Thanks for reading!


My Other Articles On MultipleSclerosis.netFollow Me On Facebook

This article represents the opinions, thoughts, and experiences of the author; none of this content has been paid for by any advertiser. The team does not recommend or endorse any products or treatments discussed herein. Learn more about how we maintain editorial integrity here.


  • Pwoz
    13 hours ago

    Hi, I just read this article for my mother who has MS and just got her first real smartphone. She is having a very hard time getting her fingertips to pick up and the screen. It made me happy and tear up to hear my mom is not alone. It really sucks other people have this issue, at the same time makes me happy that my moms not the only one. Im her caregiver and she sits a lot in her chair or her scooter. I thought getting her a smartphone would be cool because maybe she could use app to help with hand eye coordination. Also like you I thought it would make her feel not so alone. Thanks again for this great article. Kris

  • Legstowalk03
    2 years ago

    Thank you for your article. I thought I was alone with my hands giving me grief. I also agree that with MS it’s hard hitting keys and making mistakes is problematic.
    My hands have horrid ‘pins and needles’ that give me excruciating pain. Any plastic surface they come into contact with aggravates the prob,em. So I wear cotton gloves which reduce the pain temporarily. When my hands are having a ‘good day’ im Prone ti dropping and breaking items which is extremely frustrating. Only the very tip of my fingertips are numb to sensations.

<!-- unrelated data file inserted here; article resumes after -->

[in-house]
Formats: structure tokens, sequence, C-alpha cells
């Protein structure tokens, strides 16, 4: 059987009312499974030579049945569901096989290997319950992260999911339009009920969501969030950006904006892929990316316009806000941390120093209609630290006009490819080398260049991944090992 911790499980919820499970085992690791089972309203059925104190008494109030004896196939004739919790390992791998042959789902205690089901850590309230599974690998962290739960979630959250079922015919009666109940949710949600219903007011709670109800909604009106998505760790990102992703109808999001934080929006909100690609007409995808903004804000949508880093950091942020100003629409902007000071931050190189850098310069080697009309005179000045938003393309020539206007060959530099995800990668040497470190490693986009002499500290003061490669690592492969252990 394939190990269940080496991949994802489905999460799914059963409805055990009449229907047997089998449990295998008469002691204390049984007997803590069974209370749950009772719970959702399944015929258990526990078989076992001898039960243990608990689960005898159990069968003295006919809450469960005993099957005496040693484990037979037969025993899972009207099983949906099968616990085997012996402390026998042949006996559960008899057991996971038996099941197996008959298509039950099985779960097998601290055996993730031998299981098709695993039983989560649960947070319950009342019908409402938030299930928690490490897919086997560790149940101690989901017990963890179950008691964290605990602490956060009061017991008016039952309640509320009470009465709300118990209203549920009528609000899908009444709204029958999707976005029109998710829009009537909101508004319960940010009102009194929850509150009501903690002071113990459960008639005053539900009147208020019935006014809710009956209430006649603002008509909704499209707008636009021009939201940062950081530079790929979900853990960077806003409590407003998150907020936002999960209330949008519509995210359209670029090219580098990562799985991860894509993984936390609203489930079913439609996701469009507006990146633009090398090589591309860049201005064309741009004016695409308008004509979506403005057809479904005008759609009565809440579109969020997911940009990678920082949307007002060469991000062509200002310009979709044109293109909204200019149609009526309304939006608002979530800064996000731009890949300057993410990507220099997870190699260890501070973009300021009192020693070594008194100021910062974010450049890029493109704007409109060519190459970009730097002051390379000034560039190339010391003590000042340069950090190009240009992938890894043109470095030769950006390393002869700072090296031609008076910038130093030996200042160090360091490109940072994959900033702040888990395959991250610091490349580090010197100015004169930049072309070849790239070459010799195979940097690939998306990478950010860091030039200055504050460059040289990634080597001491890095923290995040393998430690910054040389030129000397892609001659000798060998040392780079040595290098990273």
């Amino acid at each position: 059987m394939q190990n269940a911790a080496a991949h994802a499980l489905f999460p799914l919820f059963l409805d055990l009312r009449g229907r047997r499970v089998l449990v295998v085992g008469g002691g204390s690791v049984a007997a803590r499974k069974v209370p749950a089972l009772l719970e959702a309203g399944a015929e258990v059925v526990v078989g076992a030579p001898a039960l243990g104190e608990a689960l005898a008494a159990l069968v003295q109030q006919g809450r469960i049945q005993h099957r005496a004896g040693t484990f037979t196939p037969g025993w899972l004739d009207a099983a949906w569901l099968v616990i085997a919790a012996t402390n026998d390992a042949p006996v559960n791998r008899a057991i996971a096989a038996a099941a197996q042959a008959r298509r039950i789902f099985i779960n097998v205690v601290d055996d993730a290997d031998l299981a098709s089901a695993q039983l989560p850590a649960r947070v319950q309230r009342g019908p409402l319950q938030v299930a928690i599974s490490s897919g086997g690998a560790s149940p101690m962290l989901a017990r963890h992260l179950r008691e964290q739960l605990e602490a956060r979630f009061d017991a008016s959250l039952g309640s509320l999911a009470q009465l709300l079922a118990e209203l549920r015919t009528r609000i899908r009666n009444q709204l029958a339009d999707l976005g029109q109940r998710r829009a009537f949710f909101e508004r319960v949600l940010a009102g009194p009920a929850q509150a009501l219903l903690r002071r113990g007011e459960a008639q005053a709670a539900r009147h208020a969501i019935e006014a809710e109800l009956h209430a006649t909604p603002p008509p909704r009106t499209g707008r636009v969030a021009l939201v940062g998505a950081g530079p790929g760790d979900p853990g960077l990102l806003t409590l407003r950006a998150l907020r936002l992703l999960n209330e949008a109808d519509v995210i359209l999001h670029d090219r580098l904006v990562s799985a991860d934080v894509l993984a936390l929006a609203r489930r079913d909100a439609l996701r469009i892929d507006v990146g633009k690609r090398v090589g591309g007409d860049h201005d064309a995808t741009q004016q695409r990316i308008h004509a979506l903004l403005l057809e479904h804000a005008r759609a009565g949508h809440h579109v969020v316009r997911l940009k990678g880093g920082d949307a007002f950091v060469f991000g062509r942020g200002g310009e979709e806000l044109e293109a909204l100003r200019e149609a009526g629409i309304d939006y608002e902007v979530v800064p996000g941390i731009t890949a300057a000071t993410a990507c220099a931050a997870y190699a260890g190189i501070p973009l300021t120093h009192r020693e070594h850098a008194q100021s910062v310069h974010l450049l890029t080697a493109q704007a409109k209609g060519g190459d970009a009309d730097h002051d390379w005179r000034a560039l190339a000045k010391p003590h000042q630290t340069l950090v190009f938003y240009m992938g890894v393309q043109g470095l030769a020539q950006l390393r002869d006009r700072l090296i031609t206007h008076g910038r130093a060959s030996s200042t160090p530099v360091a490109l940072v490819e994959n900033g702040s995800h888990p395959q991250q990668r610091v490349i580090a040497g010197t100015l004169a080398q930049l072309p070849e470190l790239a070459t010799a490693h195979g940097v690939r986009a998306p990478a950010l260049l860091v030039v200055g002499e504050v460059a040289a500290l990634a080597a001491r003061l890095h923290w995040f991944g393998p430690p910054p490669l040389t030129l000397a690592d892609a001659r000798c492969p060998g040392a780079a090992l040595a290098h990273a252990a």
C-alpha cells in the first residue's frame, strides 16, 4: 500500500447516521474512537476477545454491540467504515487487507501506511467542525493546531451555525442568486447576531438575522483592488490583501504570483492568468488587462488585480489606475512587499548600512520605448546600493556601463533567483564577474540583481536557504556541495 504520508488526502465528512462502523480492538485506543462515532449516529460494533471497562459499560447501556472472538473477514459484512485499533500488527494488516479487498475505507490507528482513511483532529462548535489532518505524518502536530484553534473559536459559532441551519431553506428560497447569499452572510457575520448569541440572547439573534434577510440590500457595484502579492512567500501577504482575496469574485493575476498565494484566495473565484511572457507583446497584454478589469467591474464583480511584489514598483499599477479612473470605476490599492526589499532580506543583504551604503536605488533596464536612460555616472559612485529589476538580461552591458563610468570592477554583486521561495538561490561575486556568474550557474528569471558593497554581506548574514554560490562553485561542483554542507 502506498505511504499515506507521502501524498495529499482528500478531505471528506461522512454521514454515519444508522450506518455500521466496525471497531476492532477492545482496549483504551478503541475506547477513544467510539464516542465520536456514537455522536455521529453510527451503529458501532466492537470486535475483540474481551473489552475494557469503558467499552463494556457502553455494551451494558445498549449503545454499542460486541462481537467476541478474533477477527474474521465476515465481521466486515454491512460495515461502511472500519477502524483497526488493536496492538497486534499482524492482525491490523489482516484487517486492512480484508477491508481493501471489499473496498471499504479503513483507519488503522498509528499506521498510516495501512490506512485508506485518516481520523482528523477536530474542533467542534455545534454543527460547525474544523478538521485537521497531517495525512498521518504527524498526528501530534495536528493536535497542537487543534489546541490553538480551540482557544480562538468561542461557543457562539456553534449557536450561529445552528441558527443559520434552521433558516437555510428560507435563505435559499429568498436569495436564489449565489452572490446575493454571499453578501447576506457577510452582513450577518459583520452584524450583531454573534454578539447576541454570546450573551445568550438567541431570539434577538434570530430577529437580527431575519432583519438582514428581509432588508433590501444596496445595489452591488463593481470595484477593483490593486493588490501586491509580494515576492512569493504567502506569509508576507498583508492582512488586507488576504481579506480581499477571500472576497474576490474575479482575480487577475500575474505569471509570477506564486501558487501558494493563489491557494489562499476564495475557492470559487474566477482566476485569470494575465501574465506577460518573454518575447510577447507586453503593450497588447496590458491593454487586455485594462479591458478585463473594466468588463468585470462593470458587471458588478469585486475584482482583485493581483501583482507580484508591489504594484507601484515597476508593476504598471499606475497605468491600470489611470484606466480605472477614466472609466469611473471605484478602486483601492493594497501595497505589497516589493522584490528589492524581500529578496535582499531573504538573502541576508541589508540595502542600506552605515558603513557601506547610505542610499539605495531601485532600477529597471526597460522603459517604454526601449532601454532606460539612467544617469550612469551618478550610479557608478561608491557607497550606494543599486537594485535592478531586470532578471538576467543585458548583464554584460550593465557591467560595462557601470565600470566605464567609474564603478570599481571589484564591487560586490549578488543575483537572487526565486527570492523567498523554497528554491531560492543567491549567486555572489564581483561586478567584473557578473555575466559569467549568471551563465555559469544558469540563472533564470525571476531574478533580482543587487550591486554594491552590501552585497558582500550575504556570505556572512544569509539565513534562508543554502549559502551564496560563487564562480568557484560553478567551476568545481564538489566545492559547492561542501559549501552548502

Once again, Thank you Devin for sharing.

  • Devin Garlit moderator author
    2 years ago

    Thank you Legstowalk03, I think hand issues are common for a lot of us. They’ve been something that’s plagued me since the beginning:

  • ScottLMitchell
    2 years ago

    Wow, I thought it was only me. The commenters describe what I go through every single day. Sometimes I will tap a key on my iPhone 6, 7, and 8 times, and more before it responds to the one finger I’m able to use to type everthing. It takes a long time to one-finger (my right-hand middle finger) tap out any message and I spend just as much time eliminating all the typos. I’m up to 3,502 unread emails and Ive long ago gave up on unsubscribing. I’m totally disabled, bedridden in a nursing home and can only move my head and limited movement of both arms. Sometimes my left hand can cradle the phone which allows me to tap with the middle finger of my right hand. Thanks, Devin. I always enjoy your articles as you experience what I have also experienced. My phone is my lifeline to the outside world too. Hang in there.

  • Devin Garlit moderator author
    2 years ago

    Thanks so much ScottLMitchell, I appreciate that! Keep up the good fight!

  • itasara
    2 years ago